a dysautonomiac exercises at home…

Because I have dragged you all through numerous posts about exercise, like this and this, I kind of feel like you’re along for the entire journey, and I owe you status reports. You’re like my spotters, and I owe you a thick, goopy protein shake for keeping me motivated. So, drink up, friends.

I have a Fitbit. I know…..who doesn’t, right? When I first quit the gym and  began working out at home, I set a daily “steps” goal. I began at 10,000 steps per day, and quickly realized that was a lofty goal. So I lowered it to 7,500 steps. Not happening. 5,000 steps. No. Still no.

4,000 steps. Boom. Magic number.

my dog
be honest – don’t you want to walk 4,000 steps for this face??

I’m not as inactive as 4,000 steps suggests. I play with my dog outside at least twice everyday, and take him for a walk at least once. But for the rest of the day, I sit on my ass in front of a desk. I try to get in as many steps as I can, but due to the blood pooling and low blood volume of postural orthostatic tachycardia syndrome (POTS), I still struggle with any exercise that requires me to stand.

Because upright activity ain’t my thang, all of my cardio is relegated to my recumbent bicycle who, as you may remember, I call “Indiana Jones”, because it makes climbing on top a little more desirable. When I first started riding Indy a couple months ago, I was limited to 5 minutes. I have worked hard in that time, and am happy to report my rides are now about 15 minutes at level 7-8.

I still have to lie down immediately after riding, so we moved the bike into the bedroom so I can crawl into bed afterward. If I go more than a few days without riding, I have to start back at 5 minutes on a low level. It’s amazing how quickly all that progress is undone.

Trying to find the right time to exercise was a challenge. I cannot do it in the morning, as it will leave me with too much fatigue and palpitations to function for the rest of the day. And, I shower in the morning, and that’s enough exercise for the first half of the day. I drink a lot of fluids after exercising to prevent migraines and days-long fatigue, so riding too late results in having to get up multiple times per night to use the bathroom. Late afternoon/early evening seems to work best for me.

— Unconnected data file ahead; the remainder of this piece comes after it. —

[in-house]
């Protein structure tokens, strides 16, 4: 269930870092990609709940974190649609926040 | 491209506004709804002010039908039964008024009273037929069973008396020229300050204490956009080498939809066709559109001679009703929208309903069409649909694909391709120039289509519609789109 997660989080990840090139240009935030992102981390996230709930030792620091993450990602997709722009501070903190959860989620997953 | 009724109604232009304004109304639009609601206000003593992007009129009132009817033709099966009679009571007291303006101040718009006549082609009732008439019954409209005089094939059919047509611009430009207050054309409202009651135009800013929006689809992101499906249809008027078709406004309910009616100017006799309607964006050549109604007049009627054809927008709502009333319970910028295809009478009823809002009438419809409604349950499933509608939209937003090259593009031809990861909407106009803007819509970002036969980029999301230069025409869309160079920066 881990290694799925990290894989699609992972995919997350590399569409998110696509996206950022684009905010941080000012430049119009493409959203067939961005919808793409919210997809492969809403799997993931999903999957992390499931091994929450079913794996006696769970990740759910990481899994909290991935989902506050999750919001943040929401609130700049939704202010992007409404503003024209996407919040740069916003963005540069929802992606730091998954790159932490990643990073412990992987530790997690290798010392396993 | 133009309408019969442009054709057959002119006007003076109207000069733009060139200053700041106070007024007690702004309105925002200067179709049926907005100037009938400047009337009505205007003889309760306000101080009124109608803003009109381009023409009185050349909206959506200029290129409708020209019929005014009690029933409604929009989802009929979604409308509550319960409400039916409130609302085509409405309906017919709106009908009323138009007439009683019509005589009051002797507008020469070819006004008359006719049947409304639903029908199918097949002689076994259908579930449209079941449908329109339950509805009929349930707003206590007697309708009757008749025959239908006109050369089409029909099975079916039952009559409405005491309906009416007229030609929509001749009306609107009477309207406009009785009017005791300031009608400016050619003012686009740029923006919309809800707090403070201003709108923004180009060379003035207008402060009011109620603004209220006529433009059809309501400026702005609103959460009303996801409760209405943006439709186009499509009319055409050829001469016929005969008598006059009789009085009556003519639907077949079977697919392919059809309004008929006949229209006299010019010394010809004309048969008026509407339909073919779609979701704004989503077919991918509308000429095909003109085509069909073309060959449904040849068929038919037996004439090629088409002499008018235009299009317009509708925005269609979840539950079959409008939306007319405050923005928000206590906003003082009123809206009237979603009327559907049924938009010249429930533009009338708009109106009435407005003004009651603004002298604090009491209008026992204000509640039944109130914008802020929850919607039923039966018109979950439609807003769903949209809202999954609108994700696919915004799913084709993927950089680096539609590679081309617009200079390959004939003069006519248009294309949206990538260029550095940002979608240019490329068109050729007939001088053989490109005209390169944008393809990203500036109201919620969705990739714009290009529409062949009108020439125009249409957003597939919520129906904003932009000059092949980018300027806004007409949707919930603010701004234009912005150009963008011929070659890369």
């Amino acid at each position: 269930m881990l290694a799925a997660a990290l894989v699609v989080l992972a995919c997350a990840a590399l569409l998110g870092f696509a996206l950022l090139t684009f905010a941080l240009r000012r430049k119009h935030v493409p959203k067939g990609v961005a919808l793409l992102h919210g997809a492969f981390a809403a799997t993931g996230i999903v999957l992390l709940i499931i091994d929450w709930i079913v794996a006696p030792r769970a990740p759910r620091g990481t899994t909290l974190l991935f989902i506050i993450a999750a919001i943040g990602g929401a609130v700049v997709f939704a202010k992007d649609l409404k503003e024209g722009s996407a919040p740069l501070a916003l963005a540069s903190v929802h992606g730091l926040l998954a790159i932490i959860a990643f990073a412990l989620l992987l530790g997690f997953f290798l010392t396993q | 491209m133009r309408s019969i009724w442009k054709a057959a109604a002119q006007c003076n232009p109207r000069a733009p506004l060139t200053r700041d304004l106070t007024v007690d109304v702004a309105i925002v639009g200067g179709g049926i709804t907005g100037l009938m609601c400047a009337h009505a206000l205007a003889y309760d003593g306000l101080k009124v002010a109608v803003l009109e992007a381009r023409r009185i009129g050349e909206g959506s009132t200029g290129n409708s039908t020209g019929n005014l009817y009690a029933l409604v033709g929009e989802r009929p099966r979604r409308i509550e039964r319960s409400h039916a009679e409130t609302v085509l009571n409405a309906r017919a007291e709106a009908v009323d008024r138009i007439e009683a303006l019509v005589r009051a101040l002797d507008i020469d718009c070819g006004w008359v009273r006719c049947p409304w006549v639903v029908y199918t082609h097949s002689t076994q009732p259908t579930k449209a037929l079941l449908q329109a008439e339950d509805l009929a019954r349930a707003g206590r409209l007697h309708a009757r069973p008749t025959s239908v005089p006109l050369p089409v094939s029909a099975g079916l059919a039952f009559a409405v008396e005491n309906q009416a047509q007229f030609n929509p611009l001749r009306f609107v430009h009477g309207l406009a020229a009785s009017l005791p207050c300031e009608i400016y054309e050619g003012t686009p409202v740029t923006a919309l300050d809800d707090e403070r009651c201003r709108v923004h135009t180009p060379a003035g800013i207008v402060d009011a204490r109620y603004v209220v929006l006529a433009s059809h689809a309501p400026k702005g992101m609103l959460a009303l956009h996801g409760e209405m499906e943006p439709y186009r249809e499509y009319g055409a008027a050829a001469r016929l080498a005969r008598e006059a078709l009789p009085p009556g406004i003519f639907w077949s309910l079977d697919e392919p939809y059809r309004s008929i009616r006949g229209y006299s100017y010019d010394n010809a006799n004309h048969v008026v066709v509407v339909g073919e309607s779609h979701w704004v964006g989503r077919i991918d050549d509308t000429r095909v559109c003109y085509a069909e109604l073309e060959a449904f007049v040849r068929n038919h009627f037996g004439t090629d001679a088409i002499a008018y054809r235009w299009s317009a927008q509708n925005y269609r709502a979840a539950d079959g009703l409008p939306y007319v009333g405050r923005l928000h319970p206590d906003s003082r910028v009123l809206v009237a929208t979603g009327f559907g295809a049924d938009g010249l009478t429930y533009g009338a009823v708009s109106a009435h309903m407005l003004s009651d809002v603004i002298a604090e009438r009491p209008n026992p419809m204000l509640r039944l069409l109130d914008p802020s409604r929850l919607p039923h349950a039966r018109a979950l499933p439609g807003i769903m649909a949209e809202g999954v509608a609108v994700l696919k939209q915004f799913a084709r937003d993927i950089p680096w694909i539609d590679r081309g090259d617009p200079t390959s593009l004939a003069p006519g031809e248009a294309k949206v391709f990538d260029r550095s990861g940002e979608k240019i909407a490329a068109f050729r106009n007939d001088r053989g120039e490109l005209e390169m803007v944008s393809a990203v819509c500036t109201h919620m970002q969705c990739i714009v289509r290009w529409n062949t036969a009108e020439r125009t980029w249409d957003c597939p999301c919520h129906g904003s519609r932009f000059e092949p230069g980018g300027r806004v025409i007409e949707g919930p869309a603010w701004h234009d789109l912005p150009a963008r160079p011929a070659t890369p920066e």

exercise at desk
reverse pushups at my desk

These days I ride every other day, but I hope to get to a point where I can ride everyday. In the meantime, I try to squeeze in little exercises wherever I can:

  • At the office, each time I get up to use the restroom, I do 15 reverse pushups and chair situps when I return to my desk.
  • When I get up to get a drink or use the bathroom at home or work, I walk on my tippy toes to strengthen my calves.
  • I will occasionally wear ankle weights when walking around the house.
  • Lift weights while watching t.v.
  • I try to do a 7 minute abs app 4-5 times per week. [Spoiler alert: I have probably completed at least 400 minutes and still do not have abs to speak of.]

Somedays all I can manage are the little things, like sashaying a few steps into the kitchen, or dancing a few steps with my dog. But somehow I am certain the little things are will lead to greater improvement.

I am pleased with the progress I have made and have noticed a difference in my abilities. Now, I can wait in a grocery store line behind someone (so long as its not Mildred, the sweet old lady who likes to search her purse for that one coupon she’s certain she has). I can’t stand long enough to wait behind two people, but…..#goals.

treadmill for exercise
treadmill in our messy garage

We finally set up our treadmill in the garage. My next goal is to be able to walk a mile on the treadmill by the end of summer. Wish me luck, friends.